Hip Flexor Strain: Injury Overview

Don't let a hip flexor strain hinder your mobility.

This article covers the essentials of hip flexor strains, including what it is, how to treat it, and more.


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For those who engage in athletic activity on a regular basis, hip flexor strain is a common injury. It affects athletes in a range of sports, from hockey to soccer to running and more. In any case, for the extent of its existence, it can be highly debilitating, sidelining an athlete for anywhere from 2 to 6 weeks.

Are you dealing with pain in your hip flexor? Interested in learning more about the injury? You're in the right place.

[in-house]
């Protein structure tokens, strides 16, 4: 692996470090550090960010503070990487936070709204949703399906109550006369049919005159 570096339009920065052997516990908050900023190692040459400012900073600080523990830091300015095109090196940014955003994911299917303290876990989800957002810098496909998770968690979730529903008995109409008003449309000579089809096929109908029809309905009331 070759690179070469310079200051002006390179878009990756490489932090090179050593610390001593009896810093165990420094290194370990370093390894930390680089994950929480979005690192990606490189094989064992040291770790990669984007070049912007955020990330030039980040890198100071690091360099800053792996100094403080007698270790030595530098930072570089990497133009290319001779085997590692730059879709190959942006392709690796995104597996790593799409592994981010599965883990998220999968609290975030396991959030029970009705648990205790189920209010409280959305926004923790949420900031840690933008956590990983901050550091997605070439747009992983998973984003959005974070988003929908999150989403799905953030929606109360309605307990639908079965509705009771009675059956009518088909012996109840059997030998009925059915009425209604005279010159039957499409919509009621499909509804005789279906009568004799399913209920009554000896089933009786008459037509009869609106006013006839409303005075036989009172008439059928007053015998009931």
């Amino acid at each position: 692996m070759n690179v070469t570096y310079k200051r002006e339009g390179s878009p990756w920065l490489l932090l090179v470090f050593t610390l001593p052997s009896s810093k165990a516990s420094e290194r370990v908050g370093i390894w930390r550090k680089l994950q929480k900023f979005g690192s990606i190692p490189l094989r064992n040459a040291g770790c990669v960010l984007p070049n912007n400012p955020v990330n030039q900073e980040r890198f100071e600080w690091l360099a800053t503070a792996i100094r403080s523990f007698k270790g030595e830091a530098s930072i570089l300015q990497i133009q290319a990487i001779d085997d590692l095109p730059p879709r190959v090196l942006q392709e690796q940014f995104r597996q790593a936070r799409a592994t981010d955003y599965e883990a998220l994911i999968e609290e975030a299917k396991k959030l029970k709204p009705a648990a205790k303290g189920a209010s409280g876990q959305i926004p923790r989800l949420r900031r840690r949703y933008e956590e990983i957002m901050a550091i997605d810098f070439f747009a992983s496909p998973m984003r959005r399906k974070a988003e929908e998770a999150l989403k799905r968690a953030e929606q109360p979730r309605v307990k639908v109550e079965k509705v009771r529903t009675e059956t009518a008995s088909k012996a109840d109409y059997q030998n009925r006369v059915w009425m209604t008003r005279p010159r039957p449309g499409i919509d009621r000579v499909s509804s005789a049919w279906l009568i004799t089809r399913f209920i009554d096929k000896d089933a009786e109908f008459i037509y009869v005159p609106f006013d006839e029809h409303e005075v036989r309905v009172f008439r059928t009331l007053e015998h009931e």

Here is a full injury overview of the hip flexor strain.

What Are Hip Flexors?

Your hip flexors are the muscles that sit toward the front of your hip. There are five key hip flexors. These include the pectineus, iliacus, psoas, sartorius, and rectus femoris.

Hip flexors are what allow the hips to turn. They also enable you to bring your knee up toward your stomach.

What Is a Hip Flexor Strain?

A hip flexor strain is a tear that occurs in one or more of the hip flexor muscles. It generally presents as a sharp pain in the front of the hip, though it can also result in cramping.

A variety of factors, including overuse, overextension, weak muscles, and more, cause hip flexor strains. They're most common in athletes. However, elderly individuals are quite susceptible to hip flexor strains as well.

Symptoms of Hip Flexor Strain